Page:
sunset.jpg Have you ever wondered if there are any harmful environmental impacts in your area? There are many avenues to find out that information but now you can add another – this one created by the Environmental Protection Agency (EPA). To facilitate the EPA’s stated mission of protecting human health and the environment for all Americans, the EPA has created a new environmental justice (EJ) mapping and screening tool called EJSCREEN. EJSCREEN will replace the agency’s old tool, EJView, beginning September 2015. EPA defines “environmental justice” as follows: “Environmental Justice is the fair treatment and meaningful involvement of all people regardless of race, color, national origin or income with respect to the development, implementation and enforcement of environmental laws, regulations and policies. Fair treatment means that no group of people should bear a disproportionate share of the negative environmental consequences resulting from industrial, governmental and commercial operations or policies.” Environmental justice is an important, sensitive and sometimes hard to measure subject. Environmental justice advocates make a strong case that at-risk communities bear more than their fair share of environmental burdens. According to the Natural Resources Defense Council (NRDC), “Communities of color, which are often poor, are routinely targeted to host facilities that have negative environmental impacts – say, a landfill, dirty industrial plant or truck depot.” These communities have been battling this injustice for a long time. It is important to have specific databases designed to identify the environmental burdens of every community in the U.S. so identifying which groups and areas are experiencing higher levels of, for example, toxic chemical releases, cancer risks from hazardous air pollutants or proximity to Superfund sites and polluting facilities that are emitting smog and particulates.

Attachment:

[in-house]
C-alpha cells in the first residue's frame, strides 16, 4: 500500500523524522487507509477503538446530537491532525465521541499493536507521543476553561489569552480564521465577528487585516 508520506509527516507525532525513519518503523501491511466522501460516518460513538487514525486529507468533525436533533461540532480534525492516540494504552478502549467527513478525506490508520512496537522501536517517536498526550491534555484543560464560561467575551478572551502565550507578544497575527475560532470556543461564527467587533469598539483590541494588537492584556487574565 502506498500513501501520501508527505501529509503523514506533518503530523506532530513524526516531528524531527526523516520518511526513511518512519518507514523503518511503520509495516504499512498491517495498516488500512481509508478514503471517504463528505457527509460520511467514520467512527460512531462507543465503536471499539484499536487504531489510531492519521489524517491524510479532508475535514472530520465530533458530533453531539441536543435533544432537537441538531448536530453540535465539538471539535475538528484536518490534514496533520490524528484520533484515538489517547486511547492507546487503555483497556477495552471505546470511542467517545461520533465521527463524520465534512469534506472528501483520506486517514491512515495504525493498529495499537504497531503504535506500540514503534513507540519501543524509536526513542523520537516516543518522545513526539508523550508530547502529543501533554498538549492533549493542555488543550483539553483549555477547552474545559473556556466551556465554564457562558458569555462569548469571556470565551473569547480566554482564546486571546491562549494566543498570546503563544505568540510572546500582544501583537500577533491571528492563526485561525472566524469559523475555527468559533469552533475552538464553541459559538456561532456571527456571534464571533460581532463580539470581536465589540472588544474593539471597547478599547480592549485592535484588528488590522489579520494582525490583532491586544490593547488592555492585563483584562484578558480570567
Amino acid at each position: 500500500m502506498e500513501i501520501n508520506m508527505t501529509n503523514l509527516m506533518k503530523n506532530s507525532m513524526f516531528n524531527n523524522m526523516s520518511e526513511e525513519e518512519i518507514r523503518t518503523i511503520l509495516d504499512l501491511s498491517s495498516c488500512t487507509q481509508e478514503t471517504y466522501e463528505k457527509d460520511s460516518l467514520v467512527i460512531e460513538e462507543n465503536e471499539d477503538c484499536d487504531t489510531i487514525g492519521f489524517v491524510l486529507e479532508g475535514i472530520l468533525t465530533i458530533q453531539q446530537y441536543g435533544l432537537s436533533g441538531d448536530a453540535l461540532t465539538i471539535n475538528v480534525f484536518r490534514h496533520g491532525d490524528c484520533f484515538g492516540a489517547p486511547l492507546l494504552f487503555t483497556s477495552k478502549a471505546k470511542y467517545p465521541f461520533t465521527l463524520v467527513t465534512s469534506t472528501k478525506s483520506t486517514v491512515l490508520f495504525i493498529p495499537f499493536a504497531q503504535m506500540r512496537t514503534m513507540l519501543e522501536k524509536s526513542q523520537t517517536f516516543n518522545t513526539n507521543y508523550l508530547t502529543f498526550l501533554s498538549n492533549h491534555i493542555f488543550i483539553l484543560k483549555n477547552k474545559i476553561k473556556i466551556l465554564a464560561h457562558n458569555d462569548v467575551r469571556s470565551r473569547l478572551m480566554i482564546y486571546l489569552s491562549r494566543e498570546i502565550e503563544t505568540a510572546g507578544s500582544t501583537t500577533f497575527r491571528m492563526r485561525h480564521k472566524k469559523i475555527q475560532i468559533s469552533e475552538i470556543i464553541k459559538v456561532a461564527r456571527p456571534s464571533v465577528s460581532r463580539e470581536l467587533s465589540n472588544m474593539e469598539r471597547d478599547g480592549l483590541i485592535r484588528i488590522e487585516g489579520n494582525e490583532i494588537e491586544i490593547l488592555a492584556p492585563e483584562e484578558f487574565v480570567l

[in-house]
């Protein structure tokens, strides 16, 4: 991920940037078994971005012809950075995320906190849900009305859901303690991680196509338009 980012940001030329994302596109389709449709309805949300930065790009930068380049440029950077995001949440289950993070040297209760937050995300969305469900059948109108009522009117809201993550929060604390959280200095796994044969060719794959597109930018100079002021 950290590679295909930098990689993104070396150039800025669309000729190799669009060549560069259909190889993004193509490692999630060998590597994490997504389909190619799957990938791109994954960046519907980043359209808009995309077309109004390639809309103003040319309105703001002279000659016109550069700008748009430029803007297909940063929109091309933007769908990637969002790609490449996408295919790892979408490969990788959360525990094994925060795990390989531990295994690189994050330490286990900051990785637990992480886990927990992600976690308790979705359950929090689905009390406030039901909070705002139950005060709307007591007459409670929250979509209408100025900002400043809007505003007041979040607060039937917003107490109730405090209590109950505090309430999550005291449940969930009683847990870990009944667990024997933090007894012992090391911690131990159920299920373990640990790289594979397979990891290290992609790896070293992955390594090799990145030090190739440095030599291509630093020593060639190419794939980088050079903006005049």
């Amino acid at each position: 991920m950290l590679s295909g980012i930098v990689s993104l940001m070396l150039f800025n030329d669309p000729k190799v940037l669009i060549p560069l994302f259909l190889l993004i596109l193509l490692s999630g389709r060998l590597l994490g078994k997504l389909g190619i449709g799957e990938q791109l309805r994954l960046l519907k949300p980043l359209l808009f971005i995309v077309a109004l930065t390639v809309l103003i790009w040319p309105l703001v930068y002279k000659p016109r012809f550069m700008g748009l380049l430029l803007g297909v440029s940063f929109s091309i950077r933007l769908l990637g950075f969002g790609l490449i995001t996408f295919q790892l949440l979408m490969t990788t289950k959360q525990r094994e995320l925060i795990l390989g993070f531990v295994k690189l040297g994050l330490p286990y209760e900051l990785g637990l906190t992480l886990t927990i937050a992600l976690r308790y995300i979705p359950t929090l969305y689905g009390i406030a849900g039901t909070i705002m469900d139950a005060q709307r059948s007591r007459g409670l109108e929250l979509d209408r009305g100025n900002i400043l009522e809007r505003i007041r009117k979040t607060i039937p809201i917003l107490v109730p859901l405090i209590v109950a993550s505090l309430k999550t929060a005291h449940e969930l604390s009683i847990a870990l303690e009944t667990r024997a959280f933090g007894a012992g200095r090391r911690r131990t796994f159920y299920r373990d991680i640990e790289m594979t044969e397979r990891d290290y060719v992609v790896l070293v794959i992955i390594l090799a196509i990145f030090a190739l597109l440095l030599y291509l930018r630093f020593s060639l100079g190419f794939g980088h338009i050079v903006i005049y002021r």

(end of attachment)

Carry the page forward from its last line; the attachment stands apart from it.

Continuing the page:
EJSCREEN is an environmental justice mapping and screening tool that provides the EPA with national data by identifying places that may have higher environmental burdens and vulnerable populations. The user can choose a geographic location and the tool will provide demographic and environmental information for that area. All of the indicators loaded into database are publicly available, but the EJSCREEN puts it all together in a way that is easier to view and includes a way to combine information.

EJSCREEN includes:

  • 12 environmental indicators, including air quality, traffic proximity, lead paint indicator and water. 
  • 6 demographic indicators, including percent of low-income, minority and non-English speaking population. 
  • 12 environmental justice (EJ) indexes, including National Scale Air Toxics Assessment Air Toxics Cancer Risk, National Scale Air Toxics Assessment Respiratory Hazard Index and National Scale Air Toxics Assessment Neurological Hazard Index. 
For more information about the data used and the limitation of that data, visit

Some ways in which EJSCREEN can be used:

  • To identify areas with potential environmental quality issues. 
  • To support educational programs. To assist with grant writing by providing necessary information. 
  • To support community awareness efforts. 
  • To create a common starting point when looking at issues related to environmental justice. 

For more information about EJSCREEN and how it can be used, visit the EPA’s EJSCREEN site.